Washington June 26. 05.
Your letter of the 24th. came to hand last night. Capt. Tingey happening to come in this morning while mr Madison was here, we took into consideration the expediency of sending an express boat after the Huntress: & considering the letters which went off immediately from mr Madison & Yrujo to the Governors of Florida & Cuba, & since that, one from Yrujo to the Govr. of Porto Rico by a vessel sailing for Porto Rico the same day which may procure the liberation of the vessel; considering that if found by our express boat it will be too late for her to attain the object of her mission, and also weighing the uncertainty of the information of the capture & probability, if she was taken, we shall soon hear a confirmation, mr Madison seemed strongly against the expediency of the Express & capt Tingey concurred with him, so that on the whole we concluded to abandon the measure.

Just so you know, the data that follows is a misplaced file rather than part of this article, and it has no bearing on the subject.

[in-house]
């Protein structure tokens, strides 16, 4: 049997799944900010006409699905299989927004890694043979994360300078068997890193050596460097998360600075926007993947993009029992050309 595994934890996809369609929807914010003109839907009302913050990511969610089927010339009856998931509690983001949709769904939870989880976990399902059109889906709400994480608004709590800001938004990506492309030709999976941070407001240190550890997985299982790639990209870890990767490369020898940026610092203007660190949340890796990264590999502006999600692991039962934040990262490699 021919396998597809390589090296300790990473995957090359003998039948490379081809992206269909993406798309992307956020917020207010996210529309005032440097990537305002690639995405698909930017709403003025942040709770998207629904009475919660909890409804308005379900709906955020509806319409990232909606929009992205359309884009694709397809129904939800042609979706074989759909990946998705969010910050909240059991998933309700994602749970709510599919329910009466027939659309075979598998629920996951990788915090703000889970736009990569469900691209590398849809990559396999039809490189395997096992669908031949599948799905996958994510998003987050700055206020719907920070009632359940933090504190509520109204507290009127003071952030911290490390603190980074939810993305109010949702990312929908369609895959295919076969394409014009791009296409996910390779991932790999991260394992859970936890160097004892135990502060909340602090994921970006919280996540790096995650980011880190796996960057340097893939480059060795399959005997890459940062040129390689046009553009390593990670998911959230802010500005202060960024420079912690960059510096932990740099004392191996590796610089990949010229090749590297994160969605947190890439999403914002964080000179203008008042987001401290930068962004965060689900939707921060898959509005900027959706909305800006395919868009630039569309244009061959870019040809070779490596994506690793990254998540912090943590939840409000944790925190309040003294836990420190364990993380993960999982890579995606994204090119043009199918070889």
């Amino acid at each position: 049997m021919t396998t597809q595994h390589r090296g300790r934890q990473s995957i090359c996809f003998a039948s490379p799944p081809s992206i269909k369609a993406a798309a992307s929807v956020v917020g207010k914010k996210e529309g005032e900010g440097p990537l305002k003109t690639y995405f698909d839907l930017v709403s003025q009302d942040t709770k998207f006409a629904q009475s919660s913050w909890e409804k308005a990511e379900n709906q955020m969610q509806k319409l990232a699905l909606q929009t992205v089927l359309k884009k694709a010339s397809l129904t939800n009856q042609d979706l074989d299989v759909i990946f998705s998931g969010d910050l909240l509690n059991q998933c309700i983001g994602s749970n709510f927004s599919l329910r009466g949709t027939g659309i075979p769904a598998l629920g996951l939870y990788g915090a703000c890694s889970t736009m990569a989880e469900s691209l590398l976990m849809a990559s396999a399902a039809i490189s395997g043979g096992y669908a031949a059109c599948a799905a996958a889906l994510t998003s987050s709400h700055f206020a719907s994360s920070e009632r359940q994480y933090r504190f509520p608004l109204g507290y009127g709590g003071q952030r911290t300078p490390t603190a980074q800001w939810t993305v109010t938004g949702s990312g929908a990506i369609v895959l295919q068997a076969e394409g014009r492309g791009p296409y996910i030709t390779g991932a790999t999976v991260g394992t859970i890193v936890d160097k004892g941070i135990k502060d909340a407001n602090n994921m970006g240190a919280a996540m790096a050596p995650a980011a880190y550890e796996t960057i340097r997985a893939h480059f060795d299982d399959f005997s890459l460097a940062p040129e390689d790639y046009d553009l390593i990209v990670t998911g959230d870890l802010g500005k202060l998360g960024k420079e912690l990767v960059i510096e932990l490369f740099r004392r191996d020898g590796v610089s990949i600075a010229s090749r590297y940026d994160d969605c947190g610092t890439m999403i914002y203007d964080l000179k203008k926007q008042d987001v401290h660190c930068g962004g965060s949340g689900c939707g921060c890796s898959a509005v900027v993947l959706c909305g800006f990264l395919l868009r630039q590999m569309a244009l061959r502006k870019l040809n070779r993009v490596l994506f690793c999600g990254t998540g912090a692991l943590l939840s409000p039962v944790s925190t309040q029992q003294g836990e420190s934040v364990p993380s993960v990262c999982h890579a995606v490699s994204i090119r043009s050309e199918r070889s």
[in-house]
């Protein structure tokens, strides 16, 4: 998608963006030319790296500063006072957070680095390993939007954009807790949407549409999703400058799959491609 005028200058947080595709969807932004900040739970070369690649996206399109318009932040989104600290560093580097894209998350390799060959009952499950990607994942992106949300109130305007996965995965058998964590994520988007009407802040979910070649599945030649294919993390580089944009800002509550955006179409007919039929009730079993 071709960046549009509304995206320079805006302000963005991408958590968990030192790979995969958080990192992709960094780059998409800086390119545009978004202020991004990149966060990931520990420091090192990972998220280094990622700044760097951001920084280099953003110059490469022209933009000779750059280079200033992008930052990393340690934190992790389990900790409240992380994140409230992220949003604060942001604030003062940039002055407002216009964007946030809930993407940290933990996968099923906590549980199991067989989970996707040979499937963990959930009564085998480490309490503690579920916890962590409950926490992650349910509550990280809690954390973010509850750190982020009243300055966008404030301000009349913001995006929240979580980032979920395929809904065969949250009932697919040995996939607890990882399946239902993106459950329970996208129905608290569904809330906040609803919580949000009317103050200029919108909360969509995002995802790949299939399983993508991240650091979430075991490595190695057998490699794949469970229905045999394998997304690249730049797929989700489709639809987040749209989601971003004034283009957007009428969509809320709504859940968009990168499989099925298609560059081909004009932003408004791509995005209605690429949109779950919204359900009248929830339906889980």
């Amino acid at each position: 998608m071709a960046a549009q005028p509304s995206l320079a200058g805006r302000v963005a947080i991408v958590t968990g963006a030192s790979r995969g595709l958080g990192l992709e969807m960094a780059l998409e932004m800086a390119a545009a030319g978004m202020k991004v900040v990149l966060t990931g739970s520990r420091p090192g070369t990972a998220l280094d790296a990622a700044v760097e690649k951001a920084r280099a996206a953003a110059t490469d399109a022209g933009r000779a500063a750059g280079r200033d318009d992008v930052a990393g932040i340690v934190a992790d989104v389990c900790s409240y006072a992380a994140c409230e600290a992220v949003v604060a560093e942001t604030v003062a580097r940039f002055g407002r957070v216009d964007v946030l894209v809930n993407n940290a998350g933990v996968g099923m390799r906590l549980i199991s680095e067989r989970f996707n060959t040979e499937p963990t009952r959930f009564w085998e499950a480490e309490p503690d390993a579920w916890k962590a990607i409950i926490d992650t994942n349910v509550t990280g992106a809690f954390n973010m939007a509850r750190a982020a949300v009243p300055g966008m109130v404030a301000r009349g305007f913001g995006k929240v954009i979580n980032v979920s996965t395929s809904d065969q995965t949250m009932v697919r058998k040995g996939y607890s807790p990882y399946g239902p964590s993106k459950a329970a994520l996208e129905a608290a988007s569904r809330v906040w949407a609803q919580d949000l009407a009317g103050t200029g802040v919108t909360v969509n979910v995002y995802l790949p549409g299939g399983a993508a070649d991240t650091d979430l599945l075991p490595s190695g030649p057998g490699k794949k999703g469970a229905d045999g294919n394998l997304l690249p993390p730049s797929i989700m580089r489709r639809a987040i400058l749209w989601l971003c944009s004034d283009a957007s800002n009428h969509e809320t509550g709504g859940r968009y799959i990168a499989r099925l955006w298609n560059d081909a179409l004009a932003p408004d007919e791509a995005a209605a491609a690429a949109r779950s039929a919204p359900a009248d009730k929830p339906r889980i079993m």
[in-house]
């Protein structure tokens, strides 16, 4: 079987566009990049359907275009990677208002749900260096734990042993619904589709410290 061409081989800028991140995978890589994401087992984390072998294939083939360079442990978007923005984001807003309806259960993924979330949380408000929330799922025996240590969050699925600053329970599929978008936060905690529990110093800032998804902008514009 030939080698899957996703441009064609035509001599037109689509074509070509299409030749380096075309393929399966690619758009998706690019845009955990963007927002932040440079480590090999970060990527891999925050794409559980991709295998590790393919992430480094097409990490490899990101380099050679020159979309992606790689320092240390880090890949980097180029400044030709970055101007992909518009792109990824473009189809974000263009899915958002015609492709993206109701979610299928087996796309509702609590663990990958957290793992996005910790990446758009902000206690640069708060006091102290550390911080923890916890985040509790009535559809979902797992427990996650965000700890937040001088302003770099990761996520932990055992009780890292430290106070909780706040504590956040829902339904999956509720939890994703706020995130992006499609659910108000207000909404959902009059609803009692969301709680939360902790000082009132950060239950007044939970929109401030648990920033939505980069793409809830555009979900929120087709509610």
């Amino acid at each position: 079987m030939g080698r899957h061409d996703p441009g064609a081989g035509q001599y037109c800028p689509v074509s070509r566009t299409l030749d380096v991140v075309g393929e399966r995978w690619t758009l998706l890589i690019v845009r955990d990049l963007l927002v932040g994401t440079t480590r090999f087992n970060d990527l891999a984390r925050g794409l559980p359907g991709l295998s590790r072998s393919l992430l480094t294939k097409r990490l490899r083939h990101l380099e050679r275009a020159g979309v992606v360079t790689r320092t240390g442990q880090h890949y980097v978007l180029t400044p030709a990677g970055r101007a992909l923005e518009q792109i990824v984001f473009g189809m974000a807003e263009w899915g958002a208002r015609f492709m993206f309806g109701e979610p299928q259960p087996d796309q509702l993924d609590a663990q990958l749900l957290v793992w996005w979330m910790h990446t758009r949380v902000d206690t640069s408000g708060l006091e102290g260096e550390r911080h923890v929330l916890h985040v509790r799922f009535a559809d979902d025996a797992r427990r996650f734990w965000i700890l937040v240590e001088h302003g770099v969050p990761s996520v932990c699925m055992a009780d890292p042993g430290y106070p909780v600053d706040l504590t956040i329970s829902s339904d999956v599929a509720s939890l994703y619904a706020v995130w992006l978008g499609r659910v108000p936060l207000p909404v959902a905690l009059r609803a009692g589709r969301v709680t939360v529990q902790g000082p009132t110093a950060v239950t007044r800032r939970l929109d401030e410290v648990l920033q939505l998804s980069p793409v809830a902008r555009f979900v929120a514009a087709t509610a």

In a former letter you mentioned that the Adams could be ready for the sea in a short time. Capt Tingey says in 6. weeks; & that the Chesapeak will require a long time. would you think it adviseable for them to suspend their works on the Chesapeake, & get ready the Adams, so that if any circumstance should call for it, we might put a ship of force to sea? I suggest this merely as a matter for your consideration, without having myself formed an opinion on it.
I presume we shall have both the British & French fleets in our harbors during the Hurricane season. Affectionate salutations.
DLC: Papers of Thomas Jefferson.